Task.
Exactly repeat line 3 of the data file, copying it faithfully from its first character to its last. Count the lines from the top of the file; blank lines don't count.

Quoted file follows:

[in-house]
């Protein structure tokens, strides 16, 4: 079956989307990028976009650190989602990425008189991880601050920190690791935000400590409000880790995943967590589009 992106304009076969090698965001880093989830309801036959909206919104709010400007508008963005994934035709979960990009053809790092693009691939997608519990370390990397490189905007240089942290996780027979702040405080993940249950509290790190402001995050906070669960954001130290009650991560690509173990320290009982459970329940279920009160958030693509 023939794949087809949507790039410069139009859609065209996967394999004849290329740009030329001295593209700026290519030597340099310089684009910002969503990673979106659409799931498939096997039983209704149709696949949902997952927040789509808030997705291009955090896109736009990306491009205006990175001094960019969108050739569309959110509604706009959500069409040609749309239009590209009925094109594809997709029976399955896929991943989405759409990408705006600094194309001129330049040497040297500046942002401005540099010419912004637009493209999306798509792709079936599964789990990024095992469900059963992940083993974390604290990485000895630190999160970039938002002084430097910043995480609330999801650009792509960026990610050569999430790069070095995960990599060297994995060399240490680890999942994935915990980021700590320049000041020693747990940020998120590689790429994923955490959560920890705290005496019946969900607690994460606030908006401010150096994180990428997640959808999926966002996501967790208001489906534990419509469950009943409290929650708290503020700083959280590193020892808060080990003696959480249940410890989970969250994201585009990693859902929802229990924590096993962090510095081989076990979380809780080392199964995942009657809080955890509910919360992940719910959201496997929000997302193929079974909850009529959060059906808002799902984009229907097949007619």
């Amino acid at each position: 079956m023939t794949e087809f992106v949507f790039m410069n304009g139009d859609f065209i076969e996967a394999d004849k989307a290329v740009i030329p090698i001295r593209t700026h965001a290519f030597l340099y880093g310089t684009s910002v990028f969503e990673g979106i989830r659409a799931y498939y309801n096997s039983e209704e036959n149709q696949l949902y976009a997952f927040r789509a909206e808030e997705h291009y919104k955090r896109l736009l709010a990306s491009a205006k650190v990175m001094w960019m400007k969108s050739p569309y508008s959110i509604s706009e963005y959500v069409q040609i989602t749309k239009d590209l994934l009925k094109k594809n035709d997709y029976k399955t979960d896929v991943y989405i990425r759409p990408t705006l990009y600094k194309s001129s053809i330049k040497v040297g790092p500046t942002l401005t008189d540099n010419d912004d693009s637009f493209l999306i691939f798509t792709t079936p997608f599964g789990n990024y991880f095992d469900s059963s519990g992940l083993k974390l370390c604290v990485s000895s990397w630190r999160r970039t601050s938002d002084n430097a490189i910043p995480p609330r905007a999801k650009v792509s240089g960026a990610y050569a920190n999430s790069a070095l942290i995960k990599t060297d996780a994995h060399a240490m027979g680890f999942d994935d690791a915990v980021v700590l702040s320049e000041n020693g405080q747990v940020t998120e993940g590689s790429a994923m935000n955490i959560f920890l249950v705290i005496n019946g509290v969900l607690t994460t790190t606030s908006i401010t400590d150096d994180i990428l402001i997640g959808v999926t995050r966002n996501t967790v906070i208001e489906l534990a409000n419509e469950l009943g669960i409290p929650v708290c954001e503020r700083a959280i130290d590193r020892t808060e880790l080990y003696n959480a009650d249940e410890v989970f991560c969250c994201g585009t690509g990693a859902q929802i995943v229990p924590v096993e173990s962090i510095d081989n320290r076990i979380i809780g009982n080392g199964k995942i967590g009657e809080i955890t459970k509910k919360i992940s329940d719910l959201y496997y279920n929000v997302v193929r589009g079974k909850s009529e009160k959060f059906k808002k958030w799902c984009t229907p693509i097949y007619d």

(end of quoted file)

């Amino acid at each position: 079956m023939t794949e087809f992106v949507f790039m410069n304009g139009d859609f065209i076969e996967a394999d004849k989307a290329v740009i030329p090698i001295r593209t700026h965001a290519f030597l340099y880093g310089t684009s910002v990028f969503e990673g979106i989830r659409a799931y498939y309801n096997s039983e209704e036959n149709q696949l949902y976009a997952f927040r789509a909206e808030e997705h291009y919104k955090r896109l736009l709010a990306s491009a205006k650190v990175m001094w960019m400007k969108s050739p569309y508008s959110i509604s706009e963005y959500v069409q040609i989602t749309k239009d590209l994934l009925k094109k594809n035709d997709y029976k399955t979960d896929v991943y989405i990425r759409p990408t705006l990009y600094k194309s001129s053809i330049k040497v040297g790092p500046t942002l401005t008189d540099n010419d912004d693009s637009f493209l999306i691939f798509t792709t079936p997608f599964g789990n990024y991880f095992d469900s059963s519990g992940l083993k974390l370390c604290v990485s000895s990397w630190r999160r970039t601050s938002d002084n430097a490189i910043p995480p609330r905007a999801k650009v792509s240089g960026a990610y050569a920190n999430s790069a070095l942290i995960k990599t060297d996780a994995h060399a240490m027979g680890f999942d994935d690791a915990v980021v700590l702040s320049e000041n020693g405080q747990v940020t998120e993940g590689s790429a994923m935000n955490i959560f920890l249950v705290i005496n019946g509290v969900l607690t994460t790190t606030s908006i401010t400590d150096d994180i990428l402001i997640g959808v999926t995050r966002n996501t967790v906070i208001e489906l534990a409000n419509e469950l009943g669960i409290p929650v708290c954001e503020r700083a959280i130290d590193r020892t808060e880790l080990y003696n959480a009650d249940e410890v989970f991560c969250c994201g585009t690509g990693a859902q929802i995943v229990p924590v096993e173990s962090i510095d081989n320290r076990i979380i809780g009982n080392g199964k995942i967590g009657e809080i955890t459970k509910k919360i992940s329940d719910l959201y496997y279920n929000v997302v193929r589009g079974k909850s009529e009160k959060f059906k808002k958030w799902c984009t229907p693509i097949y007619d």